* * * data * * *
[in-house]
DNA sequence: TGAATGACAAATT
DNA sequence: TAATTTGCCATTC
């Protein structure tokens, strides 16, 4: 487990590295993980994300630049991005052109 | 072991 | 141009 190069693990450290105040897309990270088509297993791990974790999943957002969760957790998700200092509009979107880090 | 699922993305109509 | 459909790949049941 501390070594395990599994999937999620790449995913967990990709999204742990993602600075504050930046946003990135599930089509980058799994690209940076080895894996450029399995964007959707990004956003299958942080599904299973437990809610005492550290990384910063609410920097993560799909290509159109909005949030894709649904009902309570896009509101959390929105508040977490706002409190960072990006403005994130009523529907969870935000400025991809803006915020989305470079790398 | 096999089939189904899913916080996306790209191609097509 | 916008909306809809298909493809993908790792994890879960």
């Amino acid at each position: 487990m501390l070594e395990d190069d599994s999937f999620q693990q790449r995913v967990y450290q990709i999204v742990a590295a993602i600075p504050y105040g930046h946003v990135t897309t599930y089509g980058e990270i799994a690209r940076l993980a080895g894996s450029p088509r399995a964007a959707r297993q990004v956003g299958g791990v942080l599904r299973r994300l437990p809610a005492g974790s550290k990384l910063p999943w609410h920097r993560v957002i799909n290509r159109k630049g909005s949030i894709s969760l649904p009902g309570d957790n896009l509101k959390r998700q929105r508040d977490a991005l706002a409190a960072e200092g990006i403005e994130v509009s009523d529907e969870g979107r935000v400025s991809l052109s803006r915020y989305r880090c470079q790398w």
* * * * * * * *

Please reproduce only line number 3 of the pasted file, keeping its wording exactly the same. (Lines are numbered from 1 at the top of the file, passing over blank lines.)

DNA sequence: TAATTTGCCATTC